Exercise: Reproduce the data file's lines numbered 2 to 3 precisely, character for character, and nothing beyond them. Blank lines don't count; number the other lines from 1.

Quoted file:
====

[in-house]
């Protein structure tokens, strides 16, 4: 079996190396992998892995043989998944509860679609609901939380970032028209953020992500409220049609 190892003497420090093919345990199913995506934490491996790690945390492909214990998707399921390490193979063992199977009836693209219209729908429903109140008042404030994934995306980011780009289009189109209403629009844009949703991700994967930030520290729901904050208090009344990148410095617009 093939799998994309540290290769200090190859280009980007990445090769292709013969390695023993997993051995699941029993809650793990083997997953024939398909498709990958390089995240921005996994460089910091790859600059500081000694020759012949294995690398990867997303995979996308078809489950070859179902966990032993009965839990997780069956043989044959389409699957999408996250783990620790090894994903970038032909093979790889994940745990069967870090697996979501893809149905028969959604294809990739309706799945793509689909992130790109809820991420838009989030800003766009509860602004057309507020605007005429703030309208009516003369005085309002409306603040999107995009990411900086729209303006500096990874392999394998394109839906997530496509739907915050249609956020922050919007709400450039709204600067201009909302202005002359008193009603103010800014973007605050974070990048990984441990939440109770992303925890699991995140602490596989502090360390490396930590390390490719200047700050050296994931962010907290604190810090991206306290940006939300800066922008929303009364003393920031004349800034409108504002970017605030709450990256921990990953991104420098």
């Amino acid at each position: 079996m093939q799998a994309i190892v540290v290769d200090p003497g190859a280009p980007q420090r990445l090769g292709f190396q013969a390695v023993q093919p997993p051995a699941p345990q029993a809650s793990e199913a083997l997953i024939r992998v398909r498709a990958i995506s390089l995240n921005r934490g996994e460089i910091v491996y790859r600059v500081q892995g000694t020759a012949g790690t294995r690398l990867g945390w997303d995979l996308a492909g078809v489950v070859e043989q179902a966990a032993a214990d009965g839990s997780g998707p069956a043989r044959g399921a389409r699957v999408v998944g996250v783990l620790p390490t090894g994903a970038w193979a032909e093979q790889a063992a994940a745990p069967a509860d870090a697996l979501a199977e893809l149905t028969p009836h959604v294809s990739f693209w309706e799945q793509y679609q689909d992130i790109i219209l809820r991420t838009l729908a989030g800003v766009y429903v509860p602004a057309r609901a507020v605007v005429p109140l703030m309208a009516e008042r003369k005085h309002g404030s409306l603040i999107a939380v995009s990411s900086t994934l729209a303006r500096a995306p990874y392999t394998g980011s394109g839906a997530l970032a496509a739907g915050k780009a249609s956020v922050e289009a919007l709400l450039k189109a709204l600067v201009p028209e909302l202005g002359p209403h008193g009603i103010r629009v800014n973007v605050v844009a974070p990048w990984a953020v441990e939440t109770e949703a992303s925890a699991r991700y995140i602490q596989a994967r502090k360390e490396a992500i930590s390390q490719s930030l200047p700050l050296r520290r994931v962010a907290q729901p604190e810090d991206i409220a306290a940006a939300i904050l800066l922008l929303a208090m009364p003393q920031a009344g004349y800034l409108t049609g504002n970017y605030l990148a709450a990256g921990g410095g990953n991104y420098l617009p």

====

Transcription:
């Protein structure tokens, strides 16, 4: 079996190396992998892995043989998944509860679609609901939380970032028209953020992500409220049609 190892003497420090093919345990199913995506934490491996790690945390492909214990998707399921390490193979063992199977009836693209219209729908429903109140008042404030994934995306980011780009289009189109209403629009844009949703991700994967930030520290729901904050208090009344990148410095617009 093939799998994309540290290769200090190859280009980007990445090769292709013969390695023993997993051995699941029993809650793990083997997953024939398909498709990958390089995240921005996994460089910091790859600059500081000694020759012949294995690398990867997303995979996308078809489950070859179902966990032993009965839990997780069956043989044959389409699957999408996250783990620790090894994903970038032909093979790889994940745990069967870090697996979501893809149905028969959604294809990739309706799945793509689909992130790109809820991420838009989030800003766009509860602004057309507020605007005429703030309208009516003369005085309002409306603040999107995009990411900086729209303006500096990874392999394998394109839906997530496509739907915050249609956020922050919007709400450039709204600067201009909302202005002359008193009603103010800014973007605050974070990048990984441990939440109770992303925890699991995140602490596989502090360390490396930590390390490719200047700050050296994931962010907290604190810090991206306290940006939300800066922008929303009364003393920031004349800034409108504002970017605030709450990256921990990953991104420098």
């Amino acid at each position: 079996m093939q799998a994309i190892v540290v290769d200090p003497g190859a280009p980007q420090r990445l090769g292709f190396q013969a390695v023993q093919p997993p051995a699941p345990q029993a809650s793990e199913a083997l997953i024939r992998v398909r498709a990958i995506s390089l995240n921005r934490g996994e460089i910091v491996y790859r600059v500081q892995g000694t020759a012949g790690t294995r690398l990867g945390w997303d995979l996308a492909g078809v489950v070859e043989q179902a966990a032993a214990d009965g839990s997780g998707p069956a043989r044959g399921a389409r699957v999408v998944g996250v783990l620790p390490t090894g994903a970038w193979a032909e093979q790889a063992a994940a745990p069967a509860d870090a697996l979501a199977e893809l149905t028969p009836h959604v294809s990739f693209w309706e799945q793509y679609q689909d992130i790109i219209l809820r991420t838009l729908a989030g800003v766009y429903v509860p602004a057309r609901a507020v605007v005429p109140l703030m309208a009516e008042r003369k005085h309002g404030s409306l603040i999107a939380v995009s990411s900086t994934l729209a303006r500096a995306p990874y392999t394998g980011s394109g839906a997530l970032a496509a739907g915050k780009a249609s956020v922050e289009a919007l709400l450039k189109a709204l600067v201009p028209e909302l202005g002359p209403h008193g009603i103010r629009v800014n973007v605050v844009a974070p990048w990984a953020v441990e939440t109770e949703a992303s925890a699991r991700y995140i602490q596989a994967r502090k360390e490396a992500i930590s390390q490719s930030l200047p700050l050296r520290r994931v962010a907290q729901p604190e810090d991206i409220a306290a940006a939300i904050l800066l922008l929303a208090m009364p003393q920031a009344g004349y800034l409108t049609g504002n970017y605030l990148a709450a990256g921990g410095g990953n991104y420098l617009p």